We know that in Iran, under theocracy, once die-hard members of the revolutionary elite have become proponents of evermore liberal democracy. Fundamentalists became fundamentalist critics. The Islamic Republic's controlled elections created a powerful appetite for real ones.
In Arab lands, militant Muslims who once espoused violent revolution now back representative government. They do so, in part, because they know how powerful the appeal of democracy is among the faithful. They also do so, as Iraq's Shiite clerics have made clear, because they are certain that free Muslims voting can't do worse than the Westernized dictators before them. Democracy is thus a means to keep Muslims more religious whereas theocracy actually secularizes society.
This view is potentially very strong among Sunnis who don't recognize the possibility that a majority of Muslims can err in their collective judgment. It is certainly possible that Arab Islamists will try to abort democracy once they gain power, fearful of how free men and women might act. But there will be enormous resistance from the faithful.
Arab Muslims have little idea yet where the red lines are—where parliamentary power, the Holy Law and tradition collide. In Iraq, where this collision is the most advanced, we have seen the clergy and secular laymen both give ground on sensitive issues.
As is already happening in Egypt, we will see debates revolving around issues that will turn Western stomachs—such as the exclusion of Christians and women from official positions, and the permissibility of clitoridectomy and childhood brides. Though the outcomes may be distressing, this is not surprising. If a secular, semi-democratic Turkey guided by Europeanized generals constantly mistreated its religious and ethnic minorities, we can be certain that much less Westernized Arab lands are unlikely to be notably more tolerant.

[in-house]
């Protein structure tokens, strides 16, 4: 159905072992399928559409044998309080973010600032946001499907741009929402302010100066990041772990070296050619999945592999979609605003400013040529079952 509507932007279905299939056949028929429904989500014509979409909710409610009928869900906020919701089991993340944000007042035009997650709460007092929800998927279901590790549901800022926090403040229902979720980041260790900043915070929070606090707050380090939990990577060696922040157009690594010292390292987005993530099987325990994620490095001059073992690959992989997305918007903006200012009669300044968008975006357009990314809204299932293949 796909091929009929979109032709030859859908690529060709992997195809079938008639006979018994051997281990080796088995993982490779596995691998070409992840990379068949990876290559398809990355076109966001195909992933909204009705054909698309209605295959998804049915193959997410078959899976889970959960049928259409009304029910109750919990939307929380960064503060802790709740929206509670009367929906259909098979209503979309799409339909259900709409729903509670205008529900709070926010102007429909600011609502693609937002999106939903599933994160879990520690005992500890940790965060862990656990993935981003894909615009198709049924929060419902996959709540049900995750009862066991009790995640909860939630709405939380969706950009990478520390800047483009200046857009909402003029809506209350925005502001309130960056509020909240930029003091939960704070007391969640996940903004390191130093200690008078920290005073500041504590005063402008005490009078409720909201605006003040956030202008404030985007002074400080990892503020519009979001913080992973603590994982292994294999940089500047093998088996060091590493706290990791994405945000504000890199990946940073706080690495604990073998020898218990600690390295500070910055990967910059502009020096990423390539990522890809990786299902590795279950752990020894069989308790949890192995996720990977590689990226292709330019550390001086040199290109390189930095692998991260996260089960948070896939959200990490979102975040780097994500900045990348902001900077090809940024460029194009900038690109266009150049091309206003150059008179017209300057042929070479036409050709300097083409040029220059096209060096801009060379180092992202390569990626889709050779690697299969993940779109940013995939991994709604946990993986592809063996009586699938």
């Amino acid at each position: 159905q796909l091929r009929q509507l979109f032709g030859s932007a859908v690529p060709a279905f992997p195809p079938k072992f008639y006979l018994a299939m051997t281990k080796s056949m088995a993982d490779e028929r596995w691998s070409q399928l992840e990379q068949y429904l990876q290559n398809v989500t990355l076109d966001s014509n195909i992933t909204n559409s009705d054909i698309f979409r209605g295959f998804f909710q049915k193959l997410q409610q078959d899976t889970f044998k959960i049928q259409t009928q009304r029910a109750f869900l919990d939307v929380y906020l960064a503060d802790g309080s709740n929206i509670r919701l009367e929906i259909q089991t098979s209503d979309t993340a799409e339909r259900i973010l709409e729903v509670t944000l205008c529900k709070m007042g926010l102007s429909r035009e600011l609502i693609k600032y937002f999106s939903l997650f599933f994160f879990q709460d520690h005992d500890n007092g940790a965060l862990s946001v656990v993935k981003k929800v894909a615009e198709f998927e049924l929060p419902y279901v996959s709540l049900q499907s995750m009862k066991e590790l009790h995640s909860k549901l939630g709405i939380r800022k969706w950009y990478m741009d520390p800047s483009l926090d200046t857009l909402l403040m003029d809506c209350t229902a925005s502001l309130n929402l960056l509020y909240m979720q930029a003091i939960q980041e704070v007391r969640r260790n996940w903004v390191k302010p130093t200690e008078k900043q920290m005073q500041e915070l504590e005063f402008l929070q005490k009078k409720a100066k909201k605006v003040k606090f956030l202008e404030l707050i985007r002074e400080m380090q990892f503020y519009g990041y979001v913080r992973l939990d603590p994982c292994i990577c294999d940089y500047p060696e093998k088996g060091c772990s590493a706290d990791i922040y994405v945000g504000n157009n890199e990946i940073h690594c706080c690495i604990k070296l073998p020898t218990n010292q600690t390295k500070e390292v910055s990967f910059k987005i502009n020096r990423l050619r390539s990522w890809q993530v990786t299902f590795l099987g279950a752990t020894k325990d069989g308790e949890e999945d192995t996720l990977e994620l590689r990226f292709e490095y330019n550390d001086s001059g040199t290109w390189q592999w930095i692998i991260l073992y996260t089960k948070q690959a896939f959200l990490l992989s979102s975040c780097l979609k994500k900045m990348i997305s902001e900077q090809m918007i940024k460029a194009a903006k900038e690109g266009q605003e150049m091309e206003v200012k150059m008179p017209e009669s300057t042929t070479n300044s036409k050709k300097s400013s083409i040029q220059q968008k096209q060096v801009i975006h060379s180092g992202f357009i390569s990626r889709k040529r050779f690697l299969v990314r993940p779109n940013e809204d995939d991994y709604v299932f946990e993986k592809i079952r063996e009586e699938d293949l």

But democracy, even if vastly more limited than current Western practice, always introduces a jousting ethic into politics. Representative government puts into play the sacred and the profane. It empowers women, the Achilles' heel of Islamic fundamentalism. In Egypt, it pits Muslim Brothers against more hard-core Salafists. Secular Muslim liberals may one day form a government. But for now, they are too culturally close to the West, and to the Westernized dictators, to carry their societies with them.
Fundamentalists, however, are near the mainstream. Washington should be under no illusions: They will be neither our friends nor allies. But their debates with each other and with the region's still-kicking nationalists, socialists, communists and liberals will get evolution rolling. Down that tortuous path lies the possibility of less angry relations between Islam and the West. Dictatorship nostalgia, on the other hand, will take us right back to the cul-de-sac where Osama bin Laden was born.
Mr. Gerecht, a former Middle Eastern specialist in the CIA's clandestine service, is a senior fellow at the Foundation for Defense of Democracies and the author of "The Wave: Man, God, and the Ballot Box in the Middle East" (Hoover Institution Press, 2011).